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What's behind a tarantula's blue hue?

Researchers uncover nanostructures in exoskeleton of blue-haired tarantulas

Date:
November 30, 2015
Source:
University of California - San Diego
Summary:
Researchers have found that many species of tarantulas have independently evolved the ability to grow blue hair using nanostructures in their exoskeletons, rather than pigments. The study is the first to show that individual species evolved separately to make the same shade of a non-iridescent color, one that doesn't change when viewed at different angles.
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This is a microscopic image of a multilayer nanostructure inside a tarantula's hair that is responsible for its vibrant blue color.
Credit: Scripps Institution of Oceanography, UC San Diego

Scientists recently discovered that tiny, multilayer nanostructures inside a tarantula's hair are responsible for its vibrant color. The science behind how these hair-raising spiders developed their blue hue may lead to new ways to improve computer or TV screens using biomimicry.

Researchers from Scripps Institution of Oceanography at UC San Diego and University of Akron found that many species of tarantulas have independently evolved the ability to grow blue hair using nanostructures in their exoskeletons, rather than pigments. The study, published in the Nov. 27 issue of Science Advances, is the first to show that individual species evolved separately to make the same shade of a non-iridescent color, one that doesn't change when viewed at different angles.

Since tarantulas' blue color is not iridescent, the researchers suggest that the same process can be applied to make pigment replacements that never fade and help reduce glare on wide-angle viewing systems in phones, televisions, and other devices.

"There is strikingly little variety in the shade of blue produced by different species of tarantulas," said Dimitri Deheyn, a Scripps Oceanography researcher studying marine and terrestrial biomimicry and coauthor of the study. "We see that different types of nanostructures evolved to produce the same 'blue' across distant branches of the tarantula family tree in a way that uniquely illustrates natural selection through convergent evolution."

Unlike butterflies and birds that use nanostructures to produce vibrant colors to attract the attention of females during display courtship, tarantulas have poor vision and likely evolved this trait for a different reason. While the researchers still don't understand the benefits tarantulas receive from being blue, they are now investigating how to reproduce the tarantula nanostructures in the laboratory.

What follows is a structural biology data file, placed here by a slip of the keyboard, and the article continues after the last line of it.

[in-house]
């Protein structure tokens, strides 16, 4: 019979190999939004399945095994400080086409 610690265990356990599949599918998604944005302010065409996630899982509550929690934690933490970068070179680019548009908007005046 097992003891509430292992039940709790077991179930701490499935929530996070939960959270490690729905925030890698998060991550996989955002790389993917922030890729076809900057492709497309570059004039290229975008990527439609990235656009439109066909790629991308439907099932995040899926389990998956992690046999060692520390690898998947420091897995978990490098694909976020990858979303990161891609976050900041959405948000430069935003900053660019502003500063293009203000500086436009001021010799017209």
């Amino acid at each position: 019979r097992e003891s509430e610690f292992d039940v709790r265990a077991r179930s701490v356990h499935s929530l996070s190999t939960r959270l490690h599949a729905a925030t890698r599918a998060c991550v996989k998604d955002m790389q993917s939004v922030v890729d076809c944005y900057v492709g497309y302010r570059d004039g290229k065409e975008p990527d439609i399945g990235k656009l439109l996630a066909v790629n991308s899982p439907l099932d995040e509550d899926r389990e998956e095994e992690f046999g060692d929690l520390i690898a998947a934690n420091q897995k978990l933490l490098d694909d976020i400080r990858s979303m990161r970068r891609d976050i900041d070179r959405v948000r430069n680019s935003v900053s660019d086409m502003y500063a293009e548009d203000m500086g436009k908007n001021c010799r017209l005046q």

The tarantula study is just one example of the biomimicry research being conducted in the Deheyn lab at Scripps Oceanography. In a cover article in the Nov. 10 of Chemistry of Materials, Deheyn and colleagues published new findings on the nanostructure of ragweed pollen, which shows interesting optical properties and has possible biomimicry applications. By transforming the pollen into a magnetic material with a specialized coating to give it more or less reflectance, the particle could adhere in a similar way that pollen does in nature while being able to adjust its visibility. The researchers suggest this design could be applied to create a new type of tagging or tracking technology.

Using a high-powered microscope, known as a hyperspectral imaging system, Deheyn is able to map a species' color field pixel by pixel, which correlates to the shape and geometry of the nanostructures and gives them their unique color.

"This unique technology allows us to associate structure with optical property," said Deheyn. "Our inspiration is to learn about how nature evolves unique traits that we could mimic to benefit future technologies."

In addition to Deheyn, the Science Advances paper's coauthors include Bor-Kai Hsiung, Matthew Shawkey and Todd Blackledge of the University of Akron.


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Materials provided by University of California - San Diego. Note: Content may be edited for style and length.


Journal Reference:

  1. B.-K. Hsiung, D. D. Deheyn, M. D. Shawkey, T. A. Blackledge. Blue reflectance in tarantulas is evolutionarily conserved despite nanostructural diversity. Science Advances, 2015; 1 (10): e1500709 DOI: 10.1126/sciadv.1500709

Cite This Page:

University of California - San Diego. "What's behind a tarantula's blue hue? Researchers uncover nanostructures in exoskeleton of blue-haired tarantulas." ScienceDaily. ScienceDaily, 30 November 2015. <www.sciencedaily.com/releases/2015/11/151130182249.htm>.
University of California - San Diego. (2015, November 30). What's behind a tarantula's blue hue? Researchers uncover nanostructures in exoskeleton of blue-haired tarantulas. ScienceDaily. Retrieved May 23, 2017 from www.sciencedaily.com/releases/2015/11/151130182249.htm
University of California - San Diego. "What's behind a tarantula's blue hue? Researchers uncover nanostructures in exoskeleton of blue-haired tarantulas." ScienceDaily. www.sciencedaily.com/releases/2015/11/151130182249.htm (accessed May 23, 2017).

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